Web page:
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Growth and Development

Normal Growth
A child's growth not only involves the length and weight of his or her body, but also internal growth and development.
The Growing Child: 1 to 3 Months
At this stage of growth, your baby will gain 1-1/2 to 2 pounds in weight and more than an inch in height each month.
The Growing Child: 10 to 12 Months
Your child can now says da-da and ma-ma, and possibly two other words, as well. He or she can also make a simple gesture such as shaking the head.
The Growing Child: 1-Year-Olds
Your child is a toddler now and very active! He or she can climb stairs while holding on and play with push and pull toys.
The Growing Child: 2-Year-Olds
Speech at this age is becoming clearer. Your child has a vocabulary of 200 to 300 words and can tell his or her age and name.
The Growing Child: 3-Year-Olds
Most 3-year-olds have lost the rounded tummy of a toddler. Your child can use a spoon well and can wash and dry his or her hands.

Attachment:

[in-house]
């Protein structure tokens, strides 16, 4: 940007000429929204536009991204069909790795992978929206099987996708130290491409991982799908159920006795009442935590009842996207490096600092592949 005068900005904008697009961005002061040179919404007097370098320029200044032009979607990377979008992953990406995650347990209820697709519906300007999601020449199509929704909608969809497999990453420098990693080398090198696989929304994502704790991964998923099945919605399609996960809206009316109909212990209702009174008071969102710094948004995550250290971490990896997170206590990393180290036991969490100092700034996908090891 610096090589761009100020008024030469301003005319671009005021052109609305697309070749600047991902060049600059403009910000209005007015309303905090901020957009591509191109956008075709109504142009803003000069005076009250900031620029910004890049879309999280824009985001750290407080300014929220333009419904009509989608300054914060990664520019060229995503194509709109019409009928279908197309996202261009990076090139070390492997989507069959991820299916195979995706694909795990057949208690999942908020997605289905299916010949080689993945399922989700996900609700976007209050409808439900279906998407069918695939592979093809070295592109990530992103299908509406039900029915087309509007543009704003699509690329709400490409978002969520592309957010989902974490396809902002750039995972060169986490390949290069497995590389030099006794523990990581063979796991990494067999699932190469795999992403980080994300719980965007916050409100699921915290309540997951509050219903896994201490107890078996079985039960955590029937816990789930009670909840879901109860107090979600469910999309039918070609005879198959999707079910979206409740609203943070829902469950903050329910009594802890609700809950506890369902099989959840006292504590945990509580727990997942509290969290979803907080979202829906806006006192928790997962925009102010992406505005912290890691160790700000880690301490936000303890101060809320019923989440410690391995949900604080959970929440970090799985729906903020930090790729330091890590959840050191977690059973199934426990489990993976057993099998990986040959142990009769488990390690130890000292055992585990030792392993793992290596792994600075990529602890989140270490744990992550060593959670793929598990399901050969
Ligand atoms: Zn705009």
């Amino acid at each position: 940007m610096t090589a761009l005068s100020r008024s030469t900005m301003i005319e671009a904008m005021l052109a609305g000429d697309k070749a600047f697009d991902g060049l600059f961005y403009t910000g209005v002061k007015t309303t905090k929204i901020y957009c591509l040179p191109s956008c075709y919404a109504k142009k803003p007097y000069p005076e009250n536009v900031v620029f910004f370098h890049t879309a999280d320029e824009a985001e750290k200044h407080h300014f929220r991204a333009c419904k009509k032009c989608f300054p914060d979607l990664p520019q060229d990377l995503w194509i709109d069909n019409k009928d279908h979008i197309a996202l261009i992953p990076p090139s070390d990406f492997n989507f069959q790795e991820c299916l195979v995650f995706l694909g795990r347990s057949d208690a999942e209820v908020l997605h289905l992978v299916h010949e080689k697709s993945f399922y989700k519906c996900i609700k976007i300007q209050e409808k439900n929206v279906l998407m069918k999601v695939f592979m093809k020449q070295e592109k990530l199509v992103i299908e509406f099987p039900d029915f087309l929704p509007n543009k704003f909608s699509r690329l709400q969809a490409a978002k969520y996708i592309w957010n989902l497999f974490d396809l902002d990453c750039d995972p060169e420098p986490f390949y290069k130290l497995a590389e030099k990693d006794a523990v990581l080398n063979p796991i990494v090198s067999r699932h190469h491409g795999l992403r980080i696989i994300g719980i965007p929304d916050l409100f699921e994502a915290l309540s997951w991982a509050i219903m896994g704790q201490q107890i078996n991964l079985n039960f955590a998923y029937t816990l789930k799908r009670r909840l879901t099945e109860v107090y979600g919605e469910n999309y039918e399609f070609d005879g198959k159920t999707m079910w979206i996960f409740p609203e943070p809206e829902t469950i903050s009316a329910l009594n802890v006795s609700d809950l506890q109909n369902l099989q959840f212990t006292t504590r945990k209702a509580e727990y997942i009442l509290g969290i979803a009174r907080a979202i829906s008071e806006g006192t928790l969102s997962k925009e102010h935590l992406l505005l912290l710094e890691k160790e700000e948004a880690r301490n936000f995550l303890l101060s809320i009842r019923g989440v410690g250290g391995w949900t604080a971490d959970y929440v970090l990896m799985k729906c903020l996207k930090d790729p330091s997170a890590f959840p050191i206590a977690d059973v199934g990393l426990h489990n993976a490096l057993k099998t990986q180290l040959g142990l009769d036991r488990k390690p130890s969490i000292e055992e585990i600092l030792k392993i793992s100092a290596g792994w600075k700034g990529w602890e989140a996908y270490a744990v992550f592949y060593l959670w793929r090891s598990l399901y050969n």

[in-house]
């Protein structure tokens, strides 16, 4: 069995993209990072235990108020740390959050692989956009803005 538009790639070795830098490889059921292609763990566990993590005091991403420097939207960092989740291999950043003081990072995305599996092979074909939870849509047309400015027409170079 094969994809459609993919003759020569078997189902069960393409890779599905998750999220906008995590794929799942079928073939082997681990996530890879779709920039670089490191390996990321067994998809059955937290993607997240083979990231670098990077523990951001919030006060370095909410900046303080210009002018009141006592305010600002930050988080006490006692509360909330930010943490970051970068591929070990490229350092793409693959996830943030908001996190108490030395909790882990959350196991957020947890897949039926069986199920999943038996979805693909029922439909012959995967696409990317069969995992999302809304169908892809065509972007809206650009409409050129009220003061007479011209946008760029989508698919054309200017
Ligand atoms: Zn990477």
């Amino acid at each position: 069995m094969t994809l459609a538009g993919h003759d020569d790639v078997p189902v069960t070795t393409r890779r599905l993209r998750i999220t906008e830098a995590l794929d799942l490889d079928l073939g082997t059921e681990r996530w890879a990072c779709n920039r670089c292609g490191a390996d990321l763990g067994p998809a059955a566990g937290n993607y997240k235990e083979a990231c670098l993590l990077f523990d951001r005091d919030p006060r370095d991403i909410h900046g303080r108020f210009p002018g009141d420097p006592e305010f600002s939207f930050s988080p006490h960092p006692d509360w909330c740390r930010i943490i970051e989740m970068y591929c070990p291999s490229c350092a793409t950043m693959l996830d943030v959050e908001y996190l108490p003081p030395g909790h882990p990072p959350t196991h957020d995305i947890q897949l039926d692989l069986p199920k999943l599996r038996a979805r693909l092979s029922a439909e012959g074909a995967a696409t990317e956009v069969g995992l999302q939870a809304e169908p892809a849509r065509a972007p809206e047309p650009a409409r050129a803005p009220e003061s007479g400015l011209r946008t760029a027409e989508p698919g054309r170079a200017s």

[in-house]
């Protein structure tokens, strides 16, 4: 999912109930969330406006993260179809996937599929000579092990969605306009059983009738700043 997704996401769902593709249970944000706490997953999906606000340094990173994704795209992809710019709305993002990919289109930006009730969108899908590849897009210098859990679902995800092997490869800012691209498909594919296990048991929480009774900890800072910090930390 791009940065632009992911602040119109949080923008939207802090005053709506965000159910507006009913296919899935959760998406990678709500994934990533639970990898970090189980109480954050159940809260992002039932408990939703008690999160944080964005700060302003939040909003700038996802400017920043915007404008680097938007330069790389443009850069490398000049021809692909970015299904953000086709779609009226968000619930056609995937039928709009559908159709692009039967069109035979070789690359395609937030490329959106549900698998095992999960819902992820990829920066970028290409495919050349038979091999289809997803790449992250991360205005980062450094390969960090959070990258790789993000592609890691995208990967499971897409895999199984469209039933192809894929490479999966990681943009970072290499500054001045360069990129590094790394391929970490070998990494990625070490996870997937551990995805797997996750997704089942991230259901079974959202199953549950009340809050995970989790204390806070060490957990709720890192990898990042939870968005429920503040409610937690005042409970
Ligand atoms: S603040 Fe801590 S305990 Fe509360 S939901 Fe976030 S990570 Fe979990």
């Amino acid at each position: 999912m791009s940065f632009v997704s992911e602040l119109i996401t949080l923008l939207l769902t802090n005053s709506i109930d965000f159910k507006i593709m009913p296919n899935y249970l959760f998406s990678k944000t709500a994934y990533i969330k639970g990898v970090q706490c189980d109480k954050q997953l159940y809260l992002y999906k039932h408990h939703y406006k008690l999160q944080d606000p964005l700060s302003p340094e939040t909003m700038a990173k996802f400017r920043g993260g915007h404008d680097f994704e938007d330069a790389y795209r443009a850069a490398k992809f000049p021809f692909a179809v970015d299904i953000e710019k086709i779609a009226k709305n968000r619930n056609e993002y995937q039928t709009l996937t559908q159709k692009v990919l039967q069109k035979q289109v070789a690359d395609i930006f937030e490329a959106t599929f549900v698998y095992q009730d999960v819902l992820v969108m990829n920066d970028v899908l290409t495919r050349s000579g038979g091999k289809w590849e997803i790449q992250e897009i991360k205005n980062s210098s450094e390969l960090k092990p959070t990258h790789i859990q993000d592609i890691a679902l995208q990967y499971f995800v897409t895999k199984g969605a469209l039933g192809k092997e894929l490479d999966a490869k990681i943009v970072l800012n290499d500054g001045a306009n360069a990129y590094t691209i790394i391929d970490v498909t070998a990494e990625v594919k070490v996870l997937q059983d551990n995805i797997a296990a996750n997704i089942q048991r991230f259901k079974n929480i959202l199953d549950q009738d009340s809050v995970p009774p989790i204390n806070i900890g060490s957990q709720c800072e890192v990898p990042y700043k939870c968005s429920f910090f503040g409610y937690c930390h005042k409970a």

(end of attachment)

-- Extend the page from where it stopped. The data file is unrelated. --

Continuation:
The Growing Child: 4 to 6 Months
This age is very social, and babies begin moving in much more purposeful ways.
The Growing Child: 7 to 9 Months
A baby of this age rolls over easily from front to back and back to front, and bounces when supported to stand.
The Growing Child: Adolescent (13 to 18 Years)
Adolescence is a time for growth spurts and puberty changes. Sexual maturation may occur gradually or several signs may become visible at the same time.
The Growing Child: Newborn
In the first month of life, babies usually catch up and surpass their birthweight, then steadily continue to gain weight.
The Growing Child: Preschool (4 to 5 Years)
Children at this age begin to understand concepts and can compare abstract ideas.
The Growing Child: School-Age (6 to 12 Years)
Although friendships become more important at this age, children are still fond of their parents and like being part of a family.
Understanding the Teen Brain
Parents need to realize the rational part of a teen’s brain isn’t fully developed and won’t be until he or she is 25 years old or so.
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